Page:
Libyan experts discover 17 bodies in mass graves in Haftar's stronghold
Iran Press TV
Saturday, 07 November 2020 5:58 PM
Libyan experts have discovered 17 bodies in several mass graves in the west of the North African country's Tarhuna region, from where rebel forces under the command of renegade general Khalifa Haftar launched an aborted assault last year to seize the capital, Tripoli.
Lotfi Tawfiq, who heads a committee tasked by the Libyan government to search for missing people, made the announcement on Saturday and said the experts had found the dead bodies in five new mass graves, taking the total exhumed in recent months to 112.
Tawfiq said the newly-discovered graves are the latest in a string of grim discoveries in Tarhuna, and that the excavations would continue.
The Tarhuna region, some 80 kilometers southeast of Tripoli, served as the main staging point for Haftar's failed offensive.
Libyan Interior Minister Fathi Bashagha said the graves represented "atrocious acts" that cannot go "unpunished."
The presence of mass graves in Tarhuna was first reported after the withdrawal of Haftar's forces from western Libya in June.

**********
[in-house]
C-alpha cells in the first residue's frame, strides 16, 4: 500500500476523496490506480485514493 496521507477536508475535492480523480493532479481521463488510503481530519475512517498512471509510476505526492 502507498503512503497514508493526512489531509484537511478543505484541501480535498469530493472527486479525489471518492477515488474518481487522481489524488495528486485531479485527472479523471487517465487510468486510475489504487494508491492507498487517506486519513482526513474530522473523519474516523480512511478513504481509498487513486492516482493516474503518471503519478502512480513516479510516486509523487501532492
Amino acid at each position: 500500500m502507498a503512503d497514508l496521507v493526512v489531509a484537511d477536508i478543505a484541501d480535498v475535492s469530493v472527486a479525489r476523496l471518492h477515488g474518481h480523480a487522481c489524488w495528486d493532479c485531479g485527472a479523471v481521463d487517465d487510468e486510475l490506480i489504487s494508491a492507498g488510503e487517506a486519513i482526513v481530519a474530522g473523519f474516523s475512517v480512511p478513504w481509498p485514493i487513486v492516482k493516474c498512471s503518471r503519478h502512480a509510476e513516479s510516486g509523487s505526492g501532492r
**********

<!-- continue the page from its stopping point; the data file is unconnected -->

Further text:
The United Nations' mission to Libya expressed its "deep concern" about the "very horrible reports" regarding the discovery of mass graves in Tarhuna and said authorities "must conduct a prompt, transparent and effective investigation into reports of extrajudicial killings."
Libya plunged into chaos in 2011 when a popular uprising backed by a NATO intervention led to the ouster of long-time leader Muammar Gaddafi.
Since 2014, two rival seats of power have emerged in Libya, namely the internationally-recognized government of Prime Minister Fayez al-Sarraj, and another group based in the east of the country that is militarily backed by rebels under the command of a military strongman Haftar.
The rebels, who are supported by the United Arab Emirates, Egypt, and Jordan, launched a deadly offensive to capture the capital, Tripoli, last April. But the government forces repelled that offensive and gained the upper hand against the rebels elsewhere in the country with crucial help from Turkey.
Haftar has so far violated previous ceasefire agreements with the government, but the two rival sides eventually agreed in Geneva last month to sign a "permanent ceasefire" agreement in all areas.
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